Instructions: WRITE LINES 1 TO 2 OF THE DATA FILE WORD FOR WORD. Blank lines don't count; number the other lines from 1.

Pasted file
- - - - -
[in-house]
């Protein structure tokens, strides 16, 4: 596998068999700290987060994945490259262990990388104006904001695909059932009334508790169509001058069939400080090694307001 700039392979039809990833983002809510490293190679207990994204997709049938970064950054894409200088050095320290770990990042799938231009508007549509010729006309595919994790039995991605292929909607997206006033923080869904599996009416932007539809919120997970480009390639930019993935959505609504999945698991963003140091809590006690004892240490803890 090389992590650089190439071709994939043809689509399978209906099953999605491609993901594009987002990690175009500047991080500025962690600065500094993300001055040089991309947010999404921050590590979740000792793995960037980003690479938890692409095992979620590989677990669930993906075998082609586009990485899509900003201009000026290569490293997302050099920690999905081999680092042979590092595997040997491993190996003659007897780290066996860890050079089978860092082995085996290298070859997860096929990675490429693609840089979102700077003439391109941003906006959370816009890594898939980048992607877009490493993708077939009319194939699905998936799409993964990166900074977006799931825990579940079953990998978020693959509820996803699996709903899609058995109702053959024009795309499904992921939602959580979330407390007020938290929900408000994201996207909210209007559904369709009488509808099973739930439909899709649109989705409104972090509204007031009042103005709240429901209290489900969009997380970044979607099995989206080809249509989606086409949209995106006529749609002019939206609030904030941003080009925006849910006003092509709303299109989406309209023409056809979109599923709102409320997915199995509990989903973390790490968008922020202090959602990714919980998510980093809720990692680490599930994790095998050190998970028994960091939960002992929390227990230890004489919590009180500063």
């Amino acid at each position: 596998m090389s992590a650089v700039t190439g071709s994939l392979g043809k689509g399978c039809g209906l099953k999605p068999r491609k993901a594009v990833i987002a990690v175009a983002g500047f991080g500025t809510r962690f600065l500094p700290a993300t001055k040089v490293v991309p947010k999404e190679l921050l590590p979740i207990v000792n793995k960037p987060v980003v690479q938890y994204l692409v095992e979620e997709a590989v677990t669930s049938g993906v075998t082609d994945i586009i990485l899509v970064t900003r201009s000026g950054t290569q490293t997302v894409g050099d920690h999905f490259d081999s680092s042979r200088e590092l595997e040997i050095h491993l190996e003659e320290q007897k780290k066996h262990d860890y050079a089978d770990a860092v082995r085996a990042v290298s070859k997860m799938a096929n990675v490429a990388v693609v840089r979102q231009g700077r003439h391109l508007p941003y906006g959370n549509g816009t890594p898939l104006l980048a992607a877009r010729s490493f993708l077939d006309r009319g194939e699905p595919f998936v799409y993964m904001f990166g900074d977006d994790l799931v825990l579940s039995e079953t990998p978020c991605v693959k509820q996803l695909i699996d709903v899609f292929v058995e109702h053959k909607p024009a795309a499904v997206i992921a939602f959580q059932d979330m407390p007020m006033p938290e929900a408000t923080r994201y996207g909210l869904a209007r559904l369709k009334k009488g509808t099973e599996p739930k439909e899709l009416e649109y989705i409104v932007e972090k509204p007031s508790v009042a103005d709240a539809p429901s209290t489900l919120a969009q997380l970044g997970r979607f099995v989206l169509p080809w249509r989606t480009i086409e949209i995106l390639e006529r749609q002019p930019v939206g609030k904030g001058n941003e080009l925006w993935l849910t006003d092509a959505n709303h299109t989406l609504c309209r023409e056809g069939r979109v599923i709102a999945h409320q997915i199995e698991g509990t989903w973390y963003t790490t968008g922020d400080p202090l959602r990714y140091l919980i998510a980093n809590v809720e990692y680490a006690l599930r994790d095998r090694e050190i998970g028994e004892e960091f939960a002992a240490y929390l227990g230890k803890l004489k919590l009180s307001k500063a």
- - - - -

[in-house]
């Protein structure tokens, strides 16, 4: 596998068999700290987060994945490259262990990388104006904001695909059932009334508790169509001058069939400080090694307001 700039392979039809990833983002809510490293190679207990994204997709049938970064950054894409200088050095320290770990990042799938231009508007549509010729006309595919994790039995991605292929909607997206006033923080869904599996009416932007539809919120997970480009390639930019993935959505609504999945698991963003140091809590006690004892240490803890 090389992590650089190439071709994939043809689509399978209906099953999605491609993901594009987002990690175009500047991080500025962690600065500094993300001055040089991309947010999404921050590590979740000792793995960037980003690479938890692409095992979620590989677990669930993906075998082609586009990485899509900003201009000026290569490293997302050099920690999905081999680092042979590092595997040997491993190996003659007897780290066996860890050079089978860092082995085996290298070859997860096929990675490429693609840089979102700077003439391109941003906006959370816009890594898939980048992607877009490493993708077939009319194939699905998936799409993964990166900074977006799931825990579940079953990998978020693959509820996803699996709903899609058995109702053959024009795309499904992921939602959580979330407390007020938290929900408000994201996207909210209007559904369709009488509808099973739930439909899709649109989705409104972090509204007031009042103005709240429901209290489900969009997380970044979607099995989206080809249509989606086409949209995106006529749609002019939206609030904030941003080009925006849910006003092509709303299109989406309209023409056809979109599923709102409320997915199995509990989903973390790490968008922020202090959602990714919980998510980093809720990692680490599930994790095998050190998970028994960091939960002992929390227990230890004489919590009180500063």